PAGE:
Jonathan Explains Why He Did Not Embark On Constitutional Reforms
The former President of Nigeria, Goodluck Jonathan, has provided reasons why he did not implement the report of the 2014 national conference which would have ensured major constitutional reforms.
Jonathan said that he did not have enough time to implement the decisions of the national conference as it was submitted close to the 2015 general election.
The comment by the former Nigerian leader follows numerous commentaries and controversies that have for many years trailed the outcome of the conference that assembled various leaders, traditional rulers and top politicians across the country.
This was made known by President Jonathan at the public presentation of a book ‘The National Question’ authored by Akpandem James and Sam Akpe.
Jonathan was represented at the event by former Secretary to the Government of the Federation, Anyim Pius Anyim. He noted that Aminu Tambuwal, who was a member of the PDP, just moved to the then opposition APC, with some other members of the party, making it difficult to get due consideration from the parliament.
What former President Goodluck Jonathan is saying
Jonathan said that he expected to win a second term in the 2015 presidential election and would have dedicated the first 2 years of his second 4 years tenure to implementing reasonable parts of the recommendations.
The speech from Jonathan partly reads, “Whenever people say that I should have implemented its recommendations, my feeling is either those people did not understand the political environment at that time, the length of time it would take to implement the report of a conference like that or probably was just playing politics with such an important matter,” Jonathan said.
“Those knowledgeable about the processes of constitutional reforms will know that to implement the Confab report, a number of alterations will be made in the constitution which would require the involvement of the National Assembly and state assemblies.
“Such elaborate review couldn’t have been possible at that time because by the time the report was submitted in August 2014, we were already on the verge of a general election.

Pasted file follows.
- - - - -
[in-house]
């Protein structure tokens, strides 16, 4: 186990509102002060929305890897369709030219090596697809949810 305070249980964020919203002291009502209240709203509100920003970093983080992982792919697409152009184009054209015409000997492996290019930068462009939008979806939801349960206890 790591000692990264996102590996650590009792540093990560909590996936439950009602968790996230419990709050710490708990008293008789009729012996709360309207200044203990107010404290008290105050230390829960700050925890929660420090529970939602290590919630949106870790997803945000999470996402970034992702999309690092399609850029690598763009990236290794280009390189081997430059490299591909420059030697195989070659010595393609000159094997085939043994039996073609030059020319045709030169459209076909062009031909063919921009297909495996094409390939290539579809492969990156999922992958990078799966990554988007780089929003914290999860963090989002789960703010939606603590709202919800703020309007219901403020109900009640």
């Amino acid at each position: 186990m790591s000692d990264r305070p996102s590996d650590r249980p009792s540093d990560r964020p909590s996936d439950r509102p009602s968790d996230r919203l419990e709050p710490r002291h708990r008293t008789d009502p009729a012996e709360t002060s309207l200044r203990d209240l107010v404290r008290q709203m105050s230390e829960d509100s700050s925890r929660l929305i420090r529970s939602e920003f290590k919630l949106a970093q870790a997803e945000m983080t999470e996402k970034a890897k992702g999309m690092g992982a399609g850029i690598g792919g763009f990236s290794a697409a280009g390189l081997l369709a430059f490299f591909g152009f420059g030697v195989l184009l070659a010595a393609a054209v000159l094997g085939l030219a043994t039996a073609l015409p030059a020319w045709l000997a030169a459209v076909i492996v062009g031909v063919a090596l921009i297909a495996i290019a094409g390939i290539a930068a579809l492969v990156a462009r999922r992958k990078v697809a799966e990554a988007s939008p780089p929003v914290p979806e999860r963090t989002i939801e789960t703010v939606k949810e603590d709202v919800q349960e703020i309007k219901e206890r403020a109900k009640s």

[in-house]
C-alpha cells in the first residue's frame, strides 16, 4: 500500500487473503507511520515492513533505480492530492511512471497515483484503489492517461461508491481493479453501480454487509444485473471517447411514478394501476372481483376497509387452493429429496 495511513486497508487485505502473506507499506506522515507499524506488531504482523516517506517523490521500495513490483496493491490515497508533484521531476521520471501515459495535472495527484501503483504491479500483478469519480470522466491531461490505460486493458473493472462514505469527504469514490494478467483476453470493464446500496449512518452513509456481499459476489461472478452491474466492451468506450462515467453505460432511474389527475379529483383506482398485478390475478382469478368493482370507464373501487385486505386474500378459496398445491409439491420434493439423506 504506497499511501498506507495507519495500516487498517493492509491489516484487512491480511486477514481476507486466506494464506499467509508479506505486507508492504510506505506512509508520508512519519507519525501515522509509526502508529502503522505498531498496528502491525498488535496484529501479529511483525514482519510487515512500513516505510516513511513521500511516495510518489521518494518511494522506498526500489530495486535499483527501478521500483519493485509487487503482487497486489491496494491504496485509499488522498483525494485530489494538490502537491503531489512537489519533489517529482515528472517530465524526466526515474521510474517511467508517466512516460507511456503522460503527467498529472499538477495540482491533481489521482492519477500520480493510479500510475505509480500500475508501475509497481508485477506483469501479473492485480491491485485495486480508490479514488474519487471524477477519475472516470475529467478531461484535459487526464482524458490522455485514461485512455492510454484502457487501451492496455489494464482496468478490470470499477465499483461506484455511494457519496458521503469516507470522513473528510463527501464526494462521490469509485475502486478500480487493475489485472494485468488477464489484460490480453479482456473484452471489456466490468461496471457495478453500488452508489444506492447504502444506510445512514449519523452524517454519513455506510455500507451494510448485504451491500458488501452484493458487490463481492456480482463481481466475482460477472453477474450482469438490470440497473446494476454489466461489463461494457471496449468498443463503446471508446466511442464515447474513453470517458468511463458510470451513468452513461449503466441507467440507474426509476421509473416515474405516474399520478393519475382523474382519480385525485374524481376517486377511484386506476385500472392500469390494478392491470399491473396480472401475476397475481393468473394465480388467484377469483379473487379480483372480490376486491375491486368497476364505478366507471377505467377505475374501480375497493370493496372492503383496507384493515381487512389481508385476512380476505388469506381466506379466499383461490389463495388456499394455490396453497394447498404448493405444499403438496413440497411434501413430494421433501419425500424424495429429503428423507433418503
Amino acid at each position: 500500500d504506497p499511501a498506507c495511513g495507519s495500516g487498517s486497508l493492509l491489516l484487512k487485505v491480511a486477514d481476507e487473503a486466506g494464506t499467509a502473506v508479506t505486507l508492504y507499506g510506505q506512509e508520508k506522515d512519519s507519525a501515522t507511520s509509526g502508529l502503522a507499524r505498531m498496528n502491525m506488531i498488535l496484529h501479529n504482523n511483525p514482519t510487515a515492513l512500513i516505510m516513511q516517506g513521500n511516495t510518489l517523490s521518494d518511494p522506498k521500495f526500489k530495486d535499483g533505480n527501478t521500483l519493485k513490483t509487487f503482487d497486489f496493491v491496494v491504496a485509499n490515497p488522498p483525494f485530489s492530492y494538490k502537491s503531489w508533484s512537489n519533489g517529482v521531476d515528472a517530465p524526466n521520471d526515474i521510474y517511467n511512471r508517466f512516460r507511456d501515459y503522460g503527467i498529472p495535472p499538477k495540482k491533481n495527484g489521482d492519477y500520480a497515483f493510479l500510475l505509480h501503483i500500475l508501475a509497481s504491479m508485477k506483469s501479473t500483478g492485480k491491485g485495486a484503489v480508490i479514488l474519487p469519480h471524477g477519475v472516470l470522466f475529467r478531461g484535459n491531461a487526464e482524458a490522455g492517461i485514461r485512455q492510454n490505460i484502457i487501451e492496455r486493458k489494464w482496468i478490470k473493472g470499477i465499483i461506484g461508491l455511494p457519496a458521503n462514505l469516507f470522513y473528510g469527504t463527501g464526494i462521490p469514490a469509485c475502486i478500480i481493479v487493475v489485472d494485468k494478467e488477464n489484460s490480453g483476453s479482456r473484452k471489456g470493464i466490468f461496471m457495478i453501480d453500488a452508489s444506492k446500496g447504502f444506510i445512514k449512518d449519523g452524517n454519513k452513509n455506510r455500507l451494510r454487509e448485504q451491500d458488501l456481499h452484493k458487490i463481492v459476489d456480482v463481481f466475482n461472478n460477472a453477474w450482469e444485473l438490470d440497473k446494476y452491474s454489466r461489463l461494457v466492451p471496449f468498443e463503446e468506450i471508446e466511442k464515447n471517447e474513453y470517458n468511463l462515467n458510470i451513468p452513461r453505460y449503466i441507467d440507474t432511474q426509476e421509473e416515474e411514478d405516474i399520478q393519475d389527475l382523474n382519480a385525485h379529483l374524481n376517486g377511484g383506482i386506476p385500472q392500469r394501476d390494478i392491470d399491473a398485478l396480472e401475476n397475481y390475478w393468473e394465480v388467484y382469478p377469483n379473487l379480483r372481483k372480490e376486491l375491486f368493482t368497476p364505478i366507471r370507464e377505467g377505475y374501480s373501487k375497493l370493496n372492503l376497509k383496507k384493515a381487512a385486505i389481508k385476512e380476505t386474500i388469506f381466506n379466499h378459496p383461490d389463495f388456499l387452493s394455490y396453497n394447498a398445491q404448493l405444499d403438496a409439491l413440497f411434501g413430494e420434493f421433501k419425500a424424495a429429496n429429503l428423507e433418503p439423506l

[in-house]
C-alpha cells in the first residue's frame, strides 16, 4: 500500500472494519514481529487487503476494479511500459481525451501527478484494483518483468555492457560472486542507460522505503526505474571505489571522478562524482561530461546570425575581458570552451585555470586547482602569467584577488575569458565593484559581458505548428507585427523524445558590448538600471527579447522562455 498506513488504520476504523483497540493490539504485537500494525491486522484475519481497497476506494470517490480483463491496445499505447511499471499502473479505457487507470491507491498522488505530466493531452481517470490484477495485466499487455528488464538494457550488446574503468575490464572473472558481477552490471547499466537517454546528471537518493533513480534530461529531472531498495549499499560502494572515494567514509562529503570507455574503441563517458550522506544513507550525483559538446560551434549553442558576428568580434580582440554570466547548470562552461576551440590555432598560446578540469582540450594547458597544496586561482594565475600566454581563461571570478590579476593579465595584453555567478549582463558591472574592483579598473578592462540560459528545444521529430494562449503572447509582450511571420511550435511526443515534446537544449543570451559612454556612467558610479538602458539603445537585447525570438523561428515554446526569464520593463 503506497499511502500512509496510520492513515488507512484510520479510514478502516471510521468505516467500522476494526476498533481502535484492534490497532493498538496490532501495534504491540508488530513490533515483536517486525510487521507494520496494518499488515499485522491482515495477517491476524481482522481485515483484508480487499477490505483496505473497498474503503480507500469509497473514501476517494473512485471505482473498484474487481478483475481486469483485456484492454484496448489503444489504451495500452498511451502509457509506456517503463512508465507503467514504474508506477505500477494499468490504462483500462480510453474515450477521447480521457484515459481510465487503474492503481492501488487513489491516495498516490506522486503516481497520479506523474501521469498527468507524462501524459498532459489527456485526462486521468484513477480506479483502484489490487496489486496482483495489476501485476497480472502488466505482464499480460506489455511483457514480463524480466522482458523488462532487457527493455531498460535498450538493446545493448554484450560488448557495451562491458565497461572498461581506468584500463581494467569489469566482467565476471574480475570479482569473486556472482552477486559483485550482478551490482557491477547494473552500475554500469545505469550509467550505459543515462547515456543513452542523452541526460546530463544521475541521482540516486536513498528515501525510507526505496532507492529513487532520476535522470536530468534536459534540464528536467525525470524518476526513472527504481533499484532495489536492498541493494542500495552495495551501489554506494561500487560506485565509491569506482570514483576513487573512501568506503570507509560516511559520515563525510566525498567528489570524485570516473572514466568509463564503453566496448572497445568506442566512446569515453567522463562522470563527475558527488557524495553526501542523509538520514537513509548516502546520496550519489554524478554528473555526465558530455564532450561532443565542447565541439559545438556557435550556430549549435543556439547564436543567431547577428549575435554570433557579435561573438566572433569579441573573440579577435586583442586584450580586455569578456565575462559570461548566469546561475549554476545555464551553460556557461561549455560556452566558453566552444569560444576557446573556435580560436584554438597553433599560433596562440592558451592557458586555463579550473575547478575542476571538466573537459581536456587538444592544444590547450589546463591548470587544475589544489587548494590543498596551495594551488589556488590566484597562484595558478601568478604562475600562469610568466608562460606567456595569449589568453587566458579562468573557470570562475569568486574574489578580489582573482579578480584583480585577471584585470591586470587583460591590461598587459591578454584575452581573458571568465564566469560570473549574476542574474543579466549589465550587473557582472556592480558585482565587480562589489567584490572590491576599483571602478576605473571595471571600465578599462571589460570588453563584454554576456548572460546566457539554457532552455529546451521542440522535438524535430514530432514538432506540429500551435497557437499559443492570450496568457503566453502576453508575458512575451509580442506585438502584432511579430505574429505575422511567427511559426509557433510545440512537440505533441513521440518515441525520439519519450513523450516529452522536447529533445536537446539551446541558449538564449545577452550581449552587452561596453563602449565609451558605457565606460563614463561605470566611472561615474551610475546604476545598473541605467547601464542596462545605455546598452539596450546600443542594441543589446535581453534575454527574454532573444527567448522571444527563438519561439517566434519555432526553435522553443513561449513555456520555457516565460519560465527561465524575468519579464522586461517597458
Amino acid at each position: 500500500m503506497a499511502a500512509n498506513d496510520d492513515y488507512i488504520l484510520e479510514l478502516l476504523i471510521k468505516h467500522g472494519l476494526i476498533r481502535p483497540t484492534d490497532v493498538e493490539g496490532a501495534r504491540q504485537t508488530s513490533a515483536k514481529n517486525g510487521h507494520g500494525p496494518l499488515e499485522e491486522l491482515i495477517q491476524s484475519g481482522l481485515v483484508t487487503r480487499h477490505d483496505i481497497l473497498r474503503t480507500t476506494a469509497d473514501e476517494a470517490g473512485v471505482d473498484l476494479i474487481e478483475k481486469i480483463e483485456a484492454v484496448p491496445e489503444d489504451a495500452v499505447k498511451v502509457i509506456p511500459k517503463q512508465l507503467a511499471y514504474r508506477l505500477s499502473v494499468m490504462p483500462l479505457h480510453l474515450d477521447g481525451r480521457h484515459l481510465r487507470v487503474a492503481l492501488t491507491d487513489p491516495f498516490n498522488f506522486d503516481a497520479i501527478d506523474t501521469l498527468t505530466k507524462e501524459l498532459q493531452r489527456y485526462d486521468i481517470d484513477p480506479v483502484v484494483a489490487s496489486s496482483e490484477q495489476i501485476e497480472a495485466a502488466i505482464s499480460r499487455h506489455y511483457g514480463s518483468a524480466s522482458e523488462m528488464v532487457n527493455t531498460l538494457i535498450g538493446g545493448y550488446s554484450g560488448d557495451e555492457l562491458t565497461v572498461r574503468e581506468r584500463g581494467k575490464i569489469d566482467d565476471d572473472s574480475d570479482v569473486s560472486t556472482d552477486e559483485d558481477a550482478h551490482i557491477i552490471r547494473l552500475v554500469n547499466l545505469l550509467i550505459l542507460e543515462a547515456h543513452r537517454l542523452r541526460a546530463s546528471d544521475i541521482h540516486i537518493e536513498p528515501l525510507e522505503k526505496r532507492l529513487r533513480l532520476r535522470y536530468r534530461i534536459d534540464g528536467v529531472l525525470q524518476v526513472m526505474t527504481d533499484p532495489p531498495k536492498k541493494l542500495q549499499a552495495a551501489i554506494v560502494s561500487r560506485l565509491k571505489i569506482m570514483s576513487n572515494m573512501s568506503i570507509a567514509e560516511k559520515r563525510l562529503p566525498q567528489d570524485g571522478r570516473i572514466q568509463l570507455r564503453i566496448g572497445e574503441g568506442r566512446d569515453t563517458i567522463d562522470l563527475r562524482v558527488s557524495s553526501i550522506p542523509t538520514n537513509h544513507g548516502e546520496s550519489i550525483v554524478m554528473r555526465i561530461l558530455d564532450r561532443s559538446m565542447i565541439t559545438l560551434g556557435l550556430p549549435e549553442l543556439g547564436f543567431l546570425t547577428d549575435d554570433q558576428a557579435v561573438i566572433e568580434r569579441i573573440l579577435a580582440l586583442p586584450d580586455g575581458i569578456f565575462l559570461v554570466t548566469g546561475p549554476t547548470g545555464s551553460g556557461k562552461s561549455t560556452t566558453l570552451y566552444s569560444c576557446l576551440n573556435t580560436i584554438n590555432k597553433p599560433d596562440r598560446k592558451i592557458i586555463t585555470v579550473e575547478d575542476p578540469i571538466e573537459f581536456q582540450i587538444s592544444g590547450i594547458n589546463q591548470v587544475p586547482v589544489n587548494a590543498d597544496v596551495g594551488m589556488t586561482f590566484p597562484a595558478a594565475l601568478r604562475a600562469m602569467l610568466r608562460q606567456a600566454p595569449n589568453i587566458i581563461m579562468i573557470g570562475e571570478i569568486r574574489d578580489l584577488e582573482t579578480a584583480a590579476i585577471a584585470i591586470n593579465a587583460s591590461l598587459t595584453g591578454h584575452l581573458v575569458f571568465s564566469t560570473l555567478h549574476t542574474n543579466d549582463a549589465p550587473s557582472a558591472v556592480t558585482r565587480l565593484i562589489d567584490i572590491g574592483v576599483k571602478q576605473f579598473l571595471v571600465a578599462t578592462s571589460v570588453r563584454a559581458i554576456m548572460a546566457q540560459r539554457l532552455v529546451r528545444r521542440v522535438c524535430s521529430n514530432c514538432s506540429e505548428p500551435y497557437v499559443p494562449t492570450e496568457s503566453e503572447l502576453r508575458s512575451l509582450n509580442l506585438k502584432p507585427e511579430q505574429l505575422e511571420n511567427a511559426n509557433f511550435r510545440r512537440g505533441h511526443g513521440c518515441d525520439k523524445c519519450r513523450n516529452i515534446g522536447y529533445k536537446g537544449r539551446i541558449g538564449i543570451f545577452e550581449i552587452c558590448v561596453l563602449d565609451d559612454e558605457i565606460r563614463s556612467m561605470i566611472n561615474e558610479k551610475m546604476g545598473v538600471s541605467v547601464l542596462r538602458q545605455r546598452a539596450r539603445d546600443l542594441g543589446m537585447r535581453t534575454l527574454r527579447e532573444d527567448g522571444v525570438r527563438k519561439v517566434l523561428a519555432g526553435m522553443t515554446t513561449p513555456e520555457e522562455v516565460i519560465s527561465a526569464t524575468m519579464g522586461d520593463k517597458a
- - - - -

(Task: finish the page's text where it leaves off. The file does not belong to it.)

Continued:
“It is also important to point out that at that time, the speaker of the House of Representatives, Rt Hon Aminu Waziri Tambuwal, who was a member of my party, the Peoples Democratic Party (PDP), had already moved out, with some members, to the opposition party.
“When you know that your parliament is under that kind of situation, it would have been imprudent on my own part to take such a precious document, which I consider as crucial to our development yearnings, to a parliament that would not give it due consideration.
“If we had a task that would require the alteration of the constitution, enactment of new laws, and amendment of some existing ones, there was no way that could have been done overnight.
‘’When I contested the 2015 elections, my expectation was that I would win a second term within which period I would have worked for the implementation of the Confab report. I felt that within the next four year mandate, my first two years would have been dedicated to implementing a reasonable part of the recommendations.
‘’If we take politics out of our national calculations, we would all agree that
with a fresh government, it would have been easier to achieve the implementation of the report.
“One of the problems of this country is that we like playing politics with things that have very much to do with national interest. We play politics with our security. We play politics with our economy. We play politics with almost everything. That, definitely, is not the way to go, if we must make progress in realising our national aspirations and goals.’’